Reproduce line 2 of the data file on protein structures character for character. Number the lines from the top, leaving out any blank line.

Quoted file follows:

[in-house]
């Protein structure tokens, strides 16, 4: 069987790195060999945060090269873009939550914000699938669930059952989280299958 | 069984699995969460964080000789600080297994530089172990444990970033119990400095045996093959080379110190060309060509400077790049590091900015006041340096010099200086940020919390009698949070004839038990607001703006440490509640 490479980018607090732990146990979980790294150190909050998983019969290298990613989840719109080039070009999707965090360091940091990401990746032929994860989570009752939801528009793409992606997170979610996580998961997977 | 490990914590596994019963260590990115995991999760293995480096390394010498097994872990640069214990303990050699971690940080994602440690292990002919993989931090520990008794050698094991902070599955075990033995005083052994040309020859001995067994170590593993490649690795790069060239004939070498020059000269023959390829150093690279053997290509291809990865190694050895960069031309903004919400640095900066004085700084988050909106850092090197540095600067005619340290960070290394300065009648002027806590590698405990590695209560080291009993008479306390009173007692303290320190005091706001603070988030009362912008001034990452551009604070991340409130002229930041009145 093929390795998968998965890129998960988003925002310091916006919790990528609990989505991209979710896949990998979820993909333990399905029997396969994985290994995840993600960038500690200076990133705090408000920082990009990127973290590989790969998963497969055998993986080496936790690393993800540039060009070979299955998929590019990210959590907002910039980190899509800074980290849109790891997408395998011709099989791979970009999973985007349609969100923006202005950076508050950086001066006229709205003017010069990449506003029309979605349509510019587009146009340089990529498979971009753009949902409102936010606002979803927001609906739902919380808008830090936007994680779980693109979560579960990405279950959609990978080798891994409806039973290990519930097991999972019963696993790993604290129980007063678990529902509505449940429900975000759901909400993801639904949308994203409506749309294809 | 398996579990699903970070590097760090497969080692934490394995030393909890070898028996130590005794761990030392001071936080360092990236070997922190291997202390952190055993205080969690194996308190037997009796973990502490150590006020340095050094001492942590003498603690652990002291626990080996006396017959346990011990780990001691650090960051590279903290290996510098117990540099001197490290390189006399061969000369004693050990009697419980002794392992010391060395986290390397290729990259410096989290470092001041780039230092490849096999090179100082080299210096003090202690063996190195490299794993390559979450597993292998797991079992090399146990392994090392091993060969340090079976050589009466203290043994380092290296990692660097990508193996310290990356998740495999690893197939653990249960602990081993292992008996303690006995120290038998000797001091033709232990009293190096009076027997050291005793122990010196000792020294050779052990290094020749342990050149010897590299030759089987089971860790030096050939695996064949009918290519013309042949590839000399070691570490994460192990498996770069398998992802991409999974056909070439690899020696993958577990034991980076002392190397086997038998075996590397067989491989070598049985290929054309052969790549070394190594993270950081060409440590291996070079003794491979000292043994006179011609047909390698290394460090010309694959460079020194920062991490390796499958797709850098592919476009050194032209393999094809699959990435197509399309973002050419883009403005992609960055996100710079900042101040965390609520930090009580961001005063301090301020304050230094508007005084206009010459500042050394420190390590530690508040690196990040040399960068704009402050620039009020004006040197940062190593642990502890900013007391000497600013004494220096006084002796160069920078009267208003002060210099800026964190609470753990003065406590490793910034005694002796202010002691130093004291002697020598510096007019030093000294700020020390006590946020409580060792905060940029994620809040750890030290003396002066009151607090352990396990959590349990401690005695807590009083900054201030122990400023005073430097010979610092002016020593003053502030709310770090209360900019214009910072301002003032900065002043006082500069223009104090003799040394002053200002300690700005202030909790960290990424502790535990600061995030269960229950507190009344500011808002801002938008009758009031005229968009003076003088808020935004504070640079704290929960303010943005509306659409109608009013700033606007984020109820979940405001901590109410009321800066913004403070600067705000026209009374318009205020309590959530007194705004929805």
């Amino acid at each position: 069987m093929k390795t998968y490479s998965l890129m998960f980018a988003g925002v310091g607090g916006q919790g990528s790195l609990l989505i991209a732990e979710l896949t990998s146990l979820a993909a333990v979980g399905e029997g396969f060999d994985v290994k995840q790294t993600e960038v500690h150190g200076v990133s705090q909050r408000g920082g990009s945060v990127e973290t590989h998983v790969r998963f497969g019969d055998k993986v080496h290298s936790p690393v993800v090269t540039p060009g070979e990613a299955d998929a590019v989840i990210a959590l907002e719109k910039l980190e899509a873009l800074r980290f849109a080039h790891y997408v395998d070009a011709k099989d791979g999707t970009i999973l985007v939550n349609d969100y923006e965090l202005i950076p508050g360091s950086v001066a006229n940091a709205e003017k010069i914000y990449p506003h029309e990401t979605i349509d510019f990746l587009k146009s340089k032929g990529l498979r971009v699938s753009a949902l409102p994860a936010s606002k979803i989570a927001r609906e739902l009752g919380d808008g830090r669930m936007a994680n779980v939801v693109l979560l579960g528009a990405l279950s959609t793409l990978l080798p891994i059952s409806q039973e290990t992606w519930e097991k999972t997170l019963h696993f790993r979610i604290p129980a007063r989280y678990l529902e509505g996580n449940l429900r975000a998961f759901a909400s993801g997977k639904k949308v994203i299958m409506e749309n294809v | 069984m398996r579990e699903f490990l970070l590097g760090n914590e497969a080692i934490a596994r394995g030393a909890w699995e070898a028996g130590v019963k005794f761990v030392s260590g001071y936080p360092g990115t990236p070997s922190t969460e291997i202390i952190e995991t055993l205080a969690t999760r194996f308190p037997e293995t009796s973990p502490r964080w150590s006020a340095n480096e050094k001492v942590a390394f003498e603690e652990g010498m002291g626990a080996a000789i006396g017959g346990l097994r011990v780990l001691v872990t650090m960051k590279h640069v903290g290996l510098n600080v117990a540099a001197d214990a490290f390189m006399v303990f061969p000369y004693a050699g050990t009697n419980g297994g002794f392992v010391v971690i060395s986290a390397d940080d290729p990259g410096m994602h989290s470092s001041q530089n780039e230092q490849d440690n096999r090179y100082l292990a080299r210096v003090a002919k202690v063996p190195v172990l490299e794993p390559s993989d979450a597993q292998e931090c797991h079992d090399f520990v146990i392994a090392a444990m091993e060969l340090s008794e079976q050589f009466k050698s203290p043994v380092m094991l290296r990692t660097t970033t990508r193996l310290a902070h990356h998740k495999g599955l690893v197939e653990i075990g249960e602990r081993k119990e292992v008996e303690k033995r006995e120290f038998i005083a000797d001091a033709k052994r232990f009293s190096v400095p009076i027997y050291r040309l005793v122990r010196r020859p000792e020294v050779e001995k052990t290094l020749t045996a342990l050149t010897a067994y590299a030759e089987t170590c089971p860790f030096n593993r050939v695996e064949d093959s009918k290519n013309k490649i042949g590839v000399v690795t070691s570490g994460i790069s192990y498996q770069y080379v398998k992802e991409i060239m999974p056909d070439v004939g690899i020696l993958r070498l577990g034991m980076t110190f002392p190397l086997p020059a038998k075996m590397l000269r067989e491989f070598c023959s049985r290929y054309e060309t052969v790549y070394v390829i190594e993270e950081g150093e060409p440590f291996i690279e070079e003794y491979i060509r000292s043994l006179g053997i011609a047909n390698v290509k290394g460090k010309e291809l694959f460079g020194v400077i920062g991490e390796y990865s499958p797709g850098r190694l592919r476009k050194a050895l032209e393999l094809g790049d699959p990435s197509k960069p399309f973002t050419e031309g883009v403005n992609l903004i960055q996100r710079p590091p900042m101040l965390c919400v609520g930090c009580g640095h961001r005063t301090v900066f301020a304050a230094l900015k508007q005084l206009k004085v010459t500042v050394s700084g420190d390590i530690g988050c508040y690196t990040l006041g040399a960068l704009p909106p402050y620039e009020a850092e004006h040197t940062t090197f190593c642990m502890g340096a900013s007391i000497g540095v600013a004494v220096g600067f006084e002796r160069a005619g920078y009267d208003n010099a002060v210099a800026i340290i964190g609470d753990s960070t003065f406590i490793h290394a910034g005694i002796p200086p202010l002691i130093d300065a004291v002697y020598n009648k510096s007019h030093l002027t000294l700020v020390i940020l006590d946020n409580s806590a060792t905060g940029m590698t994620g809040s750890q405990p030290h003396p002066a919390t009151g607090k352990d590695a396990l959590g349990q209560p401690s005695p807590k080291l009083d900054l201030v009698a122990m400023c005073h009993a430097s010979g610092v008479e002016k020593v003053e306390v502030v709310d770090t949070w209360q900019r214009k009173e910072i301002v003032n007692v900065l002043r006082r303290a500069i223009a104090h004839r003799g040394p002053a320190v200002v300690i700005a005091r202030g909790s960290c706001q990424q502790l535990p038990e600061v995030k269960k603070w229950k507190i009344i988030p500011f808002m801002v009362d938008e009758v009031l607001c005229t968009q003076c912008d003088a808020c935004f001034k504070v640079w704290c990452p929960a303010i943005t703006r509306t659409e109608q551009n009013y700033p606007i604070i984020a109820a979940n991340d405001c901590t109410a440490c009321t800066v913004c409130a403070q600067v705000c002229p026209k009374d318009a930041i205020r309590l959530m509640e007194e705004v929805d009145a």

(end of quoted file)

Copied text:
């Protein structure tokens, strides 16, 4: 069987790195060999945060090269873009939550914000699938669930059952989280299958 | 069984699995969460964080000789600080297994530089172990444990970033119990400095045996093959080379110190060309060509400077790049590091900015006041340096010099200086940020919390009698949070004839038990607001703006440490509640 490479980018607090732990146990979980790294150190909050998983019969290298990613989840719109080039070009999707965090360091940091990401990746032929994860989570009752939801528009793409992606997170979610996580998961997977 | 490990914590596994019963260590990115995991999760293995480096390394010498097994872990640069214990303990050699971690940080994602440690292990002919993989931090520990008794050698094991902070599955075990033995005083052994040309020859001995067994170590593993490649690795790069060239004939070498020059000269023959390829150093690279053997290509291809990865190694050895960069031309903004919400640095900066004085700084988050909106850092090197540095600067005619340290960070290394300065009648002027806590590698405990590695209560080291009993008479306390009173007692303290320190005091706001603070988030009362912008001034990452551009604070991340409130002229930041009145 093929390795998968998965890129998960988003925002310091916006919790990528609990989505991209979710896949990998979820993909333990399905029997396969994985290994995840993600960038500690200076990133705090408000920082990009990127973290590989790969998963497969055998993986080496936790690393993800540039060009070979299955998929590019990210959590907002910039980190899509800074980290849109790891997408395998011709099989791979970009999973985007349609969100923006202005950076508050950086001066006229709205003017010069990449506003029309979605349509510019587009146009340089990529498979971009753009949902409102936010606002979803927001609906739902919380808008830090936007994680779980693109979560579960990405279950959609990978080798891994409806039973290990519930097991999972019963696993790993604290129980007063678990529902509505449940429900975000759901909400993801639904949308994203409506749309294809 | 398996579990699903970070590097760090497969080692934490394995030393909890070898028996130590005794761990030392001071936080360092990236070997922190291997202390952190055993205080969690194996308190037997009796973990502490150590006020340095050094001492942590003498603690652990002291626990080996006396017959346990011990780990001691650090960051590279903290290996510098117990540099001197490290390189006399061969000369004693050990009697419980002794392992010391060395986290390397290729990259410096989290470092001041780039230092490849096999090179100082080299210096003090202690063996190195490299794993390559979450597993292998797991079992090399146990392994090392091993060969340090079976050589009466203290043994380092290296990692660097990508193996310290990356998740495999690893197939653990249960602990081993292992008996303690006995120290038998000797001091033709232990009293190096009076027997050291005793122990010196000792020294050779052990290094020749342990050149010897590299030759089987089971860790030096050939695996064949009918290519013309042949590839000399070691570490994460192990498996770069398998992802991409999974056909070439690899020696993958577990034991980076002392190397086997038998075996590397067989491989070598049985290929054309052969790549070394190594993270950081060409440590291996070079003794491979000292043994006179011609047909390698290394460090010309694959460079020194920062991490390796499958797709850098592919476009050194032209393999094809699959990435197509399309973002050419883009403005992609960055996100710079900042101040965390609520930090009580961001005063301090301020304050230094508007005084206009010459500042050394420190390590530690508040690196990040040399960068704009402050620039009020004006040197940062190593642990502890900013007391000497600013004494220096006084002796160069920078009267208003002060210099800026964190609470753990003065406590490793910034005694002796202010002691130093004291002697020598510096007019030093000294700020020390006590946020409580060792905060940029994620809040750890030290003396002066009151607090352990396990959590349990401690005695807590009083900054201030122990400023005073430097010979610092002016020593003053502030709310770090209360900019214009910072301002003032900065002043006082500069223009104090003799040394002053200002300690700005202030909790960290990424502790535990600061995030269960229950507190009344500011808002801002938008009758009031005229968009003076003088808020935004504070640079704290929960303010943005509306659409109608009013700033606007984020109820979940405001901590109410009321800066913004403070600067705000026209009374318009205020309590959530007194705004929805």